Less than eight hours before polls open in Michigan tomorrow, Gov. Jennifer Granholm took the stage at the Michigan Union to rally students in support of Barack Obama.


While wearing a shirt bannered with “1.20.09” — the last day George W. Bush will serve as president — Granholm told the crowd of 600 University students that their votes are needed to put Barack Obama in the White House.

“This is your election,” Granholm said. “You’ve got to prove them wrong when they say that young people don’t vote. You’ve got to prove to them that your moment is now.”

The rally, which brought several Michigan Democratic heavyweights to campus, was a call-to-arms, attempting to mobilize members of the country’s most unreliable voting bloc: 18- to 24-year olds.

Behind the impassioned speeches and fervent applause is a lingering concern that this election will be just like the last one, and many before that, in which Democratic candidates have counted on young voters to buck the trend and show up the polls on Election Day, only to discover that those votes never materialized.

For older Americans, the Bush presidency is one of many they’ve seen in their adult lives. For college juniors, the Bush presidency is almost all they know. He was first elected when they were in middle school.

Political Science Prof. Michael Traugott, who studies political polls and surveys, said the Democratic focus on younger voters has not proven effective in the past, but people between the ages of 18 and 24 support Obama over Republican nominee John McCain by a 2-to-1 margin.

“The Democrats in particular have been interested in adding young people to the rolls by getting them registered and then getting them to the polls,” Traugott said. “This has not been historically a successful strategy.”

In every election since 1972 — the first presidential election after the passage of the 26th Amendment, which lowered the voting age from 21 to 18 — turnout among those aged 18-24 has trailed that of voters aged 25 years and older by about 20 percent, according to The Center for Information and Research on Civic Learning and Engagement.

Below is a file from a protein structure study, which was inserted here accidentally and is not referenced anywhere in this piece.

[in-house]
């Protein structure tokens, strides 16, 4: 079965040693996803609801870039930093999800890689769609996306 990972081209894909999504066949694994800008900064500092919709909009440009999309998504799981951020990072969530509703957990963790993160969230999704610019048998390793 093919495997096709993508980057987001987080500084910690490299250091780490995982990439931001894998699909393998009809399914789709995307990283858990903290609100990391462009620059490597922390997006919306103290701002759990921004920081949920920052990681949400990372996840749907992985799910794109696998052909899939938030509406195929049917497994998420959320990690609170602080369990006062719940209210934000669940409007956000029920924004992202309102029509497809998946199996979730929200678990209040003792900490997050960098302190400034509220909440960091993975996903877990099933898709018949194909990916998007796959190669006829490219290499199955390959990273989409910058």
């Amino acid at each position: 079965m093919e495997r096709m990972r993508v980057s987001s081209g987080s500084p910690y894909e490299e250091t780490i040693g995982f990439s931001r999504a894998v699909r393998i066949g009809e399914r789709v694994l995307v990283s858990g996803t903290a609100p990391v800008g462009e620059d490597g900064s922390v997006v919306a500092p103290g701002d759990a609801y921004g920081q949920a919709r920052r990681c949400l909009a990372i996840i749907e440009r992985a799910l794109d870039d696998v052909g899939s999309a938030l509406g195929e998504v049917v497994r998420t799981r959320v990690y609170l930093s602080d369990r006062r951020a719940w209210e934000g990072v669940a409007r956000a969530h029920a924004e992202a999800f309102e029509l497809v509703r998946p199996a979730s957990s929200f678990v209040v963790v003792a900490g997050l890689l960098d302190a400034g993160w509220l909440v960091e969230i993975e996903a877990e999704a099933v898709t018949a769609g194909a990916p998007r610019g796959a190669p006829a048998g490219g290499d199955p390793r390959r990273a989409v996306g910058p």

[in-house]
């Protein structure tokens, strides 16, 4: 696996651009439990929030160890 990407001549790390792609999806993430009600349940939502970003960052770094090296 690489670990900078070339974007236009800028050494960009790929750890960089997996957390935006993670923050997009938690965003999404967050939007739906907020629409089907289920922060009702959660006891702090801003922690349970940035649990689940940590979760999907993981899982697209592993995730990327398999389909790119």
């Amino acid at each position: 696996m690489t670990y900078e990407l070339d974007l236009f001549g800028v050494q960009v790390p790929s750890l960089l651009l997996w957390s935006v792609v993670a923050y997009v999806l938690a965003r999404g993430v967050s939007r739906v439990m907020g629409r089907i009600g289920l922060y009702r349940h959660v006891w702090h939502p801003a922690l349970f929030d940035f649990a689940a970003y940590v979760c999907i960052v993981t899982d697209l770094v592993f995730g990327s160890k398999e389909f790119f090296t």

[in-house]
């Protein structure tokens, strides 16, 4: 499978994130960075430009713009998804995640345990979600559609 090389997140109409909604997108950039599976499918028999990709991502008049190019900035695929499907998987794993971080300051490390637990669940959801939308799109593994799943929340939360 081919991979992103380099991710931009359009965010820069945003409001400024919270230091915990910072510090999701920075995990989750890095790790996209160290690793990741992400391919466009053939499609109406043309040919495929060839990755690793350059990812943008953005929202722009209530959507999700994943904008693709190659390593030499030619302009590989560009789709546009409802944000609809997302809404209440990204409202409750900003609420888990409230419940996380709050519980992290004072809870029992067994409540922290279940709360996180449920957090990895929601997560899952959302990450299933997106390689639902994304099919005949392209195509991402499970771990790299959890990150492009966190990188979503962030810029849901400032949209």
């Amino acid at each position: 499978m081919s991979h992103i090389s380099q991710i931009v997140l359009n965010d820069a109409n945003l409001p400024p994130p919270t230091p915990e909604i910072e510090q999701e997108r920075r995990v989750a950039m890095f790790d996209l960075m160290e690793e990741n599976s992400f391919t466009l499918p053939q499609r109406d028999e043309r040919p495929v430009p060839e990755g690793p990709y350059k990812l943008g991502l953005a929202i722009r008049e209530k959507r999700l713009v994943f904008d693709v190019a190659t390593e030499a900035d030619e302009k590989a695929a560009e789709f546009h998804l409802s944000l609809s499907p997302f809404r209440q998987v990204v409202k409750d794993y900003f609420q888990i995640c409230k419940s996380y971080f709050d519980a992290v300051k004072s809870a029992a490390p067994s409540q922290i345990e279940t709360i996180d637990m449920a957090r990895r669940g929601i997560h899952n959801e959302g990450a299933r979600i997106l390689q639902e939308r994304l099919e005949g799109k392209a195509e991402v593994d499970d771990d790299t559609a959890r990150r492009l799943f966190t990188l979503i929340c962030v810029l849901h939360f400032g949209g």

Traugott attributes the lackluster youth turnout to the fact that the policies and proposals championed by major-party candidates do not necessarily affect voters in that age group.

“Most young people aren’t paying property taxes, they don’t own homes, they don’t have kids in school,” he said. “Their attachments to the community are weaker.”

But that was also the case in 1960, when the presidential bid of John F. Kennedy energized America’s youth and ignited a decade of political activism.

Many have made the parallel between Kennedy and Obama. Both young, progressive and with larger than life rhetoric, Kennedy and Obama had cozy relationships with young voters.

John Kingdon, a professor emeritus of political science, said the fundamentals of this election, like President Bush’s unpopularity, and the explicit appeal to young voters from Obama’s campaign could allow the Illinois Senator to disprove the longstanding political theory of young voter aparthy.

“It looks as though Obama actually will stimulate young people to turn out at the polls,” he said. “More than they have in the past, and more than they did when Kennedy was running.”

But the political engagement of today’s youth is not that surprising.

This is a generation that watched the events of September 11, 2001 in middle school, formed their political opinions under the leadership of a single president and will now enter the job market facing this nation’s worst economic climate since the Great Depression. Many argue, like Kingdon, that this will be the year for America’s youth to head to the polls in record numbers. Obama’s counting on it.